Teenage Pregnancy Reaches An All-Time High In Bono, Bono East And Ahafo Regions

Teenage Pregnancy Reaches An All-Time High In Bono, Bono East And Ahafo Regions



The Bono, Bono East, and Ahafo regions recorded 64,000 teenage pregnancy cases from 2016 to 2020. During the four years, the Bono East region also recorded 28,284 teenage pregnancies. The Bono region came second with 22,944 teenage pregnancy cases. However, the Ahafo region recorded the lowest teenage pregnancy


cases of 12,861 within the same period. At the national level, about 555,575 teenagers aged 10 to 19 got pregnant between 2016 and 2020. Within four years, 13,444 teenagers between the ages of 10 and 14 got pregnant, while some 542,131 teenagers aged 15 to 19 years got pregnant. The Chief Executive Officer (CEO) of



Global Media Foundation, Raphael Godlove Ahenu, disclosed this at a media engagement in Sunyani when they released their 2022 report on the teenage pregnancy situation in the regions. The report titled the State of teenage pregnancy in the Bono, Bono East and Ahafo regions identified high levels of poverty, early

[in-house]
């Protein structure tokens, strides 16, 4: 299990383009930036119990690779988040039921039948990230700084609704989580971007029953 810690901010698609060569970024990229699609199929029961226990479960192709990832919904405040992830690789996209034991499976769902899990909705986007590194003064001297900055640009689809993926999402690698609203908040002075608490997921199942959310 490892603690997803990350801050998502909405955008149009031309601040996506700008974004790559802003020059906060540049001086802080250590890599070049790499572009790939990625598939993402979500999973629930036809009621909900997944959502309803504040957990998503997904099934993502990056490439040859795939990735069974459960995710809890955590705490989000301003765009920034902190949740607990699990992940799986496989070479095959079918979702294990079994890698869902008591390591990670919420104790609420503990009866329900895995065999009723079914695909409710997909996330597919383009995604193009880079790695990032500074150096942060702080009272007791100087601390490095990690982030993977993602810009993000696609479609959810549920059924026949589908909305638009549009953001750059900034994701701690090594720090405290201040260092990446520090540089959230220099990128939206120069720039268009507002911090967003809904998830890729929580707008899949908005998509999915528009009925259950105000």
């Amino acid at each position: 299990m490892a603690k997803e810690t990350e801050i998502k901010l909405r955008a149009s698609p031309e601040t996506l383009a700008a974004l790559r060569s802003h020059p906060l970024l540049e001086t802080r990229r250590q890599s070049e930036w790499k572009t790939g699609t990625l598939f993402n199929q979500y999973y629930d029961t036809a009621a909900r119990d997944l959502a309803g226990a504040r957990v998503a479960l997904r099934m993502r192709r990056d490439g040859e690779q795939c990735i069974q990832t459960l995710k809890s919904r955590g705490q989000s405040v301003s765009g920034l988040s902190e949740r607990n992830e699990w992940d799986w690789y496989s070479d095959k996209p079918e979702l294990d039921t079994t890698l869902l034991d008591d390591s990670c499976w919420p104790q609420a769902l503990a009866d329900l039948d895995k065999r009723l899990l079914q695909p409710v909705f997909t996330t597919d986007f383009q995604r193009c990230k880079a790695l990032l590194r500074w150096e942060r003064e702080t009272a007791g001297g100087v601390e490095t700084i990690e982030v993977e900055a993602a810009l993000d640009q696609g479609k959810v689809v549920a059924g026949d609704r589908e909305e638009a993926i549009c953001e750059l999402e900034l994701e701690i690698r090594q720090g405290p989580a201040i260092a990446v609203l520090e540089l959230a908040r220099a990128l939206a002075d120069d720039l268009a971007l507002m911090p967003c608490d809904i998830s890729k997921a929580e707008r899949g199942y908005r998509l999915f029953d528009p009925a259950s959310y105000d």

marriage, gender discrimination based on historic unequal gender roles, the lack of sexual and reproductive health education, lack of access to contraceptive use and discrimination against reproductive rights for young women as some of the factors contributing to the high levels of adolescent pregnancy. According to Mr Ahenu,



understanding both the individual and societal causes and effects of teenage pregnancy could effectively deal with the situation in Ghana. He said research shows direct links between the levels of education and the age of the first sexual intercourse experience. The higher the educational level of the adolescent, the less likely they



are to engage in sexual intercourse at an early age,” he added. He therefore suggested that addressing socio-cultural issues related to teenage pregnancy, developing reintegration services for young mothers in education and social sectors, and attempts to engage young boys in adolescent sexual health programmes and services



are crucial. He said to address the high rate of teenage pregnancy in Ghana, the Ministry of Gender, Children and Social Protection, Ghana Health Service, and Ministry of Health must convene a national stakeholders meeting. The meeting, he added, will assess the current levels, and conduct a situation analysis and strategies for sustained national sensitisation.